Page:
In their book Custodians of Conscience: Investigative Journalism and Public Virtue (New York, Columbia University Press, 1998), J S Ettema and T L Glaser interviewed American investigative journalists, holders of prestigious journalistic prizes, who work for highly respected media. They reached the conclusion that journalists 'do have opportunities to publish and disseminate information which activates the sense of society in what is right and what is wrong. They contribute to the developing moral dialogue in their societies.'

The role of a journalist as democracy watchdogs demands the cultivation of adversarial journalistic work. This tradition requires that journalists should do more than just publish facts. The investigation of each case is a trial of, as one journalist put it, 'to what extent the social consensus regarding ethical values functions and to what extent these values are valid under the given circumstances.' This is why investigative reporters maintain and develop moral values in their societies.

However, a paradox arises from the simultaneous application of adversarial journalistic work and the principles of journalistic objectivity. Most journalists say that they distinguish between the finding out of facts and their evaluation. They characterise their work as judging what 'is journalistically significant news, not as what is important for our ethical judgment. Journalistic work can never create a permanent, ideologically closed value system. Journalism may serve as a justification of dominant values, but it also serves as a means for changing these values.'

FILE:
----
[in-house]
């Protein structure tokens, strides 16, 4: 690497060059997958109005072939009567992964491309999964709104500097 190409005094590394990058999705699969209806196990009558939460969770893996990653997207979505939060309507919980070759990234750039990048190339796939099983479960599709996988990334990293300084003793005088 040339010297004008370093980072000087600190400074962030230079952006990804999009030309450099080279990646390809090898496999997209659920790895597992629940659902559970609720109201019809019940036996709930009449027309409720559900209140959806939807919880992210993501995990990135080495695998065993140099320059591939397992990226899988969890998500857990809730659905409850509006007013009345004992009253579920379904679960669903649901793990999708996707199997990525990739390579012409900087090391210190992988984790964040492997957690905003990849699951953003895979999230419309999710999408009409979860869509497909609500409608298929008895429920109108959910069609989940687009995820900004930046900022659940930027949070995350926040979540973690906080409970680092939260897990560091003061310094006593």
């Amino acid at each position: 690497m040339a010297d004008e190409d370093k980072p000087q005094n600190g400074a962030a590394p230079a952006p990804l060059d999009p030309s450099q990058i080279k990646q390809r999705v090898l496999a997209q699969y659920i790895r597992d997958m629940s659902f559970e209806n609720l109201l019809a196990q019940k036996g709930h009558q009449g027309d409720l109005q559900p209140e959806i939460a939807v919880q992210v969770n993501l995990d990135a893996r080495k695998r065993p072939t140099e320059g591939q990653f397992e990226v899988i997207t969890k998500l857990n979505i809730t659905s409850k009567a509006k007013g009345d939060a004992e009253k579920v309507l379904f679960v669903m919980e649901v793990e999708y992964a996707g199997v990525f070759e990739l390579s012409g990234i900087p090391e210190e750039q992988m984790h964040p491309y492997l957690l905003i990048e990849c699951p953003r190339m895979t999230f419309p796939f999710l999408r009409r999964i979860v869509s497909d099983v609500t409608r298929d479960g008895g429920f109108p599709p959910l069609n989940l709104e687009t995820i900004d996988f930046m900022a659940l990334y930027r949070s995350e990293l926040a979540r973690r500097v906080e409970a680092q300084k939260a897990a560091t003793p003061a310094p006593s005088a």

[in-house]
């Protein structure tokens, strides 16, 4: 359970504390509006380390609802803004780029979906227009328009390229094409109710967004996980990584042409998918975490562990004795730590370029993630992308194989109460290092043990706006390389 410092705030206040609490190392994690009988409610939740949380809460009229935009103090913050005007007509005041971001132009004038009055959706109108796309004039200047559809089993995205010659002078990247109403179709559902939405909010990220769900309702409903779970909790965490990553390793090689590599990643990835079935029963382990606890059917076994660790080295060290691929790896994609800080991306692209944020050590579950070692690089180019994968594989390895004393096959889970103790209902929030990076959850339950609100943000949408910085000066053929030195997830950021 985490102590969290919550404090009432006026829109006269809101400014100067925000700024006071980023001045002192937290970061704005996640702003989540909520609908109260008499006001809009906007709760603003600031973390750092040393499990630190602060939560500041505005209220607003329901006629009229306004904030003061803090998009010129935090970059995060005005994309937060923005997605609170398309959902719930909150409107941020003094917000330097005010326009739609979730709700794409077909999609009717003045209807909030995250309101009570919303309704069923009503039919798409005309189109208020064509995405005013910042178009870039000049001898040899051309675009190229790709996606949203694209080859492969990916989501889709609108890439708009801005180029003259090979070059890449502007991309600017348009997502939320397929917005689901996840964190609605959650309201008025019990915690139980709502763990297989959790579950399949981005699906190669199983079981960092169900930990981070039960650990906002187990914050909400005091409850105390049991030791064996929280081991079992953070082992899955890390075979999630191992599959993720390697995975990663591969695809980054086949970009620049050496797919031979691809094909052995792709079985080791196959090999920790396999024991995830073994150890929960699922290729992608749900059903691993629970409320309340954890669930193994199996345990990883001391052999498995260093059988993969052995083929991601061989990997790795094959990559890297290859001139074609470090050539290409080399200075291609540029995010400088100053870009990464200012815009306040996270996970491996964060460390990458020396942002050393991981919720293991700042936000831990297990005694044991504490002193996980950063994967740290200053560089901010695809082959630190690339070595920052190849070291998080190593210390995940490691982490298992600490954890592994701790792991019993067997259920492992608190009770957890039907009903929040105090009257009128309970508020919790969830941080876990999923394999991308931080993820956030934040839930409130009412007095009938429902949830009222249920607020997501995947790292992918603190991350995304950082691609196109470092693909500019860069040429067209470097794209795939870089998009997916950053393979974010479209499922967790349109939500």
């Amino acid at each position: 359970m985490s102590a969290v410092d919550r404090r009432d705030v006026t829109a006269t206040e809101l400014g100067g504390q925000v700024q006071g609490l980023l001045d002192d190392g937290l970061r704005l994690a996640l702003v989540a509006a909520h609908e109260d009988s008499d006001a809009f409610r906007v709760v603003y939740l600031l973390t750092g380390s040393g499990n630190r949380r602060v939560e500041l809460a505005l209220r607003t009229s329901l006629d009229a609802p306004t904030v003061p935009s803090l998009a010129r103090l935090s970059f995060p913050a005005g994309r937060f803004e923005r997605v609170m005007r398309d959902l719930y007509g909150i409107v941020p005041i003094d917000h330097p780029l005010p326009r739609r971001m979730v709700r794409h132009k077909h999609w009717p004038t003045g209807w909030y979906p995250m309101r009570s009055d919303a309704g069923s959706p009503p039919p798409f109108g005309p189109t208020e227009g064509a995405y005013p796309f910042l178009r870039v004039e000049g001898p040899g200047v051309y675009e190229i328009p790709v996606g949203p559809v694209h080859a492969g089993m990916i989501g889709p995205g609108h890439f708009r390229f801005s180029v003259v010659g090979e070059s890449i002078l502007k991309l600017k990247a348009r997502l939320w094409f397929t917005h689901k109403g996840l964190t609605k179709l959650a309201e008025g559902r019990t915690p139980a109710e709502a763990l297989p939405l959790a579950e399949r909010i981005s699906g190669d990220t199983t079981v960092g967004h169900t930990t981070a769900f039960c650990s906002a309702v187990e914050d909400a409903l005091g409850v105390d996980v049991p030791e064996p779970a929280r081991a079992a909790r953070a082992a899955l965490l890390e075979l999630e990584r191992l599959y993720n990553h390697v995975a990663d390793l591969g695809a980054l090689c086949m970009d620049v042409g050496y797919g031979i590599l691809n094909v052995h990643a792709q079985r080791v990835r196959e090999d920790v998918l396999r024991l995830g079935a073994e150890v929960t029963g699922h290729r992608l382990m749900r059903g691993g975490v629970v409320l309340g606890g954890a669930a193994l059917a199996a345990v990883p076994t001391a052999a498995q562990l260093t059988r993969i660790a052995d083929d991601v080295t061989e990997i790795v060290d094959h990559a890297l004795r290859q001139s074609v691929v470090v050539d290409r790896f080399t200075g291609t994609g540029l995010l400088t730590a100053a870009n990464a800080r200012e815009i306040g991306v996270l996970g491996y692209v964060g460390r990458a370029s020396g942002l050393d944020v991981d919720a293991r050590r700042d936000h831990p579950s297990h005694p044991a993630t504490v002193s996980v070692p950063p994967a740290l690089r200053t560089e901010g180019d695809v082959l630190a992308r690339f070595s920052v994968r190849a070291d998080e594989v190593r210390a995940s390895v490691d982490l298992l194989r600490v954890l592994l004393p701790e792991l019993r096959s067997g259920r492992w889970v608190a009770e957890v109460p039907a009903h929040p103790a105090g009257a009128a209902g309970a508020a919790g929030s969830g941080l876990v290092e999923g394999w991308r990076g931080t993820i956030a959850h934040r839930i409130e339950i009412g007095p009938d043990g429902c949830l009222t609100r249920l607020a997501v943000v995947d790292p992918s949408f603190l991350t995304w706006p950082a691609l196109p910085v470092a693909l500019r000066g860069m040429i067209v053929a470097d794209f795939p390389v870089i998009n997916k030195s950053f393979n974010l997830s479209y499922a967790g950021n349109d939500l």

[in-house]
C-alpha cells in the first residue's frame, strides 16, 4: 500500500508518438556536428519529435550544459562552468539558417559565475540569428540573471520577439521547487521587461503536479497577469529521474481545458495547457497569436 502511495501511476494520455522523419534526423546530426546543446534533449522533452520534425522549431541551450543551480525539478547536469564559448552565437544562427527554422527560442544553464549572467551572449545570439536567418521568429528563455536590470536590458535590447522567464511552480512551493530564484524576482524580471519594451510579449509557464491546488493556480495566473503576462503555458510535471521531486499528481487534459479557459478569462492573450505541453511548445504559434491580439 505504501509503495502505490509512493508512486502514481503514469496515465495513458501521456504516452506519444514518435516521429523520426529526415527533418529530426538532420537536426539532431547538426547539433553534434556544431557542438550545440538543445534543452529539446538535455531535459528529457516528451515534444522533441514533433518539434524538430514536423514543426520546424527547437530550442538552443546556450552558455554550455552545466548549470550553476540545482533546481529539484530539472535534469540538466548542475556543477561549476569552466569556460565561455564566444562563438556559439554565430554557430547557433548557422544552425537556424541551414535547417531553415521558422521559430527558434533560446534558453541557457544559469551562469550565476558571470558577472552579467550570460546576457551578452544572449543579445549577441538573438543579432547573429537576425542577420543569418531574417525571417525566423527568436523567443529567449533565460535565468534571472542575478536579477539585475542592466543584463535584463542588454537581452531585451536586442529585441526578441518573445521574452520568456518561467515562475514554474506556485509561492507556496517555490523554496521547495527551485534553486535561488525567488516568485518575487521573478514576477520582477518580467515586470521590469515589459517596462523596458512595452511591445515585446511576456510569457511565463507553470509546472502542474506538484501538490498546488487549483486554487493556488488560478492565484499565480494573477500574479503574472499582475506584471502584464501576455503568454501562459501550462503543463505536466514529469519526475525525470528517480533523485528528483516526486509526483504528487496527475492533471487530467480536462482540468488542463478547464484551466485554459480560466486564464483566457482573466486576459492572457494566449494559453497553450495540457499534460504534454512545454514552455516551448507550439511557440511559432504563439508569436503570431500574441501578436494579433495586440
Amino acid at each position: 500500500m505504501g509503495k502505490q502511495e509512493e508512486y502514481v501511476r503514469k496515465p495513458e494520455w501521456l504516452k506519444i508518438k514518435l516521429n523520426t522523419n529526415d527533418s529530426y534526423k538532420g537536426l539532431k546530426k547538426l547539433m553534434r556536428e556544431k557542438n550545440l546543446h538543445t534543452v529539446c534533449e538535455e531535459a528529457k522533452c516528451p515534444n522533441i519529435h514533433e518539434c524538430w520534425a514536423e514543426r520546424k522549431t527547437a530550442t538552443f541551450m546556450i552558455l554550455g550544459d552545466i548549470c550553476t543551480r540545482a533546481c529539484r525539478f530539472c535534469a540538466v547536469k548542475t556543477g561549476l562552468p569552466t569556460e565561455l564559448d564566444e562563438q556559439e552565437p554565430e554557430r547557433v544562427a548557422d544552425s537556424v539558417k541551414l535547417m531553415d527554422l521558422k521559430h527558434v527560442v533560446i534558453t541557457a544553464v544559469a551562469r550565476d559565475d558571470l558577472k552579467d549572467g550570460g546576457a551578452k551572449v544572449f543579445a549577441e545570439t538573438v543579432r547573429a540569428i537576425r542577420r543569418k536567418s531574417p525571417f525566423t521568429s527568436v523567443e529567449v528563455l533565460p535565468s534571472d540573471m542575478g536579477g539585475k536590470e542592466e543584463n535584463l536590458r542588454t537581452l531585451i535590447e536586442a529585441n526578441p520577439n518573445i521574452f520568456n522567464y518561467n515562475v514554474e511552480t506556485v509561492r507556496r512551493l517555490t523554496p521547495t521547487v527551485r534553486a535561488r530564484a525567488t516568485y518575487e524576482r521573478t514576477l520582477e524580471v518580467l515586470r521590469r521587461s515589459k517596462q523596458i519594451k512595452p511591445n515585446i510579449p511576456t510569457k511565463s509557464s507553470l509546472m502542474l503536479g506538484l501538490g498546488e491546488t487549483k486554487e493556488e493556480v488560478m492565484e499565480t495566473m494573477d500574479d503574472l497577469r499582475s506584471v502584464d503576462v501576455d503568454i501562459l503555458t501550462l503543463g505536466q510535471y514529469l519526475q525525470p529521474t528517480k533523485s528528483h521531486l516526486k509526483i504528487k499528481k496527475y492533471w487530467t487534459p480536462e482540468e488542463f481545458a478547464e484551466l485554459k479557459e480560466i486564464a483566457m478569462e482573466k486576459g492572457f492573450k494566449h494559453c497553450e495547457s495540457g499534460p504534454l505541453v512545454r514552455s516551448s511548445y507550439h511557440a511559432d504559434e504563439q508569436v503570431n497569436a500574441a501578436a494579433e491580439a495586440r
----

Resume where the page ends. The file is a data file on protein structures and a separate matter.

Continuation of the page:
Czech journalism: provincial mediocrity?

How does Czech journalism measure up, with respect to the above definitions, ten years after the fall of Communism?

Occasionally, the Czech media themselves publish a few critical remarks about the shortcomings of Czech journalism. Often, this happens by accident, since it is one of the unwritten, fairly consistently observed principles of Czech journalistic work not to criticise the work of other journalists and other media and not to analyse it in depth. "If we criticise someone, they might criticise us...," is the line of thinking.

Recently, this principle was violated, in a rather interesting way, by Bohumil Pecinka, writing in the Prague Czech-language weekly, Reflex. Pecinka is a young journalist who has himself, since 1990, actively contributed to the creation of a bigotted, pseudo right-wing ideological middle ground of mediocrity. Nevertheless, in a recent edition of Reflex, Pecinka himself now criticised this type of journalistic work rather exactly: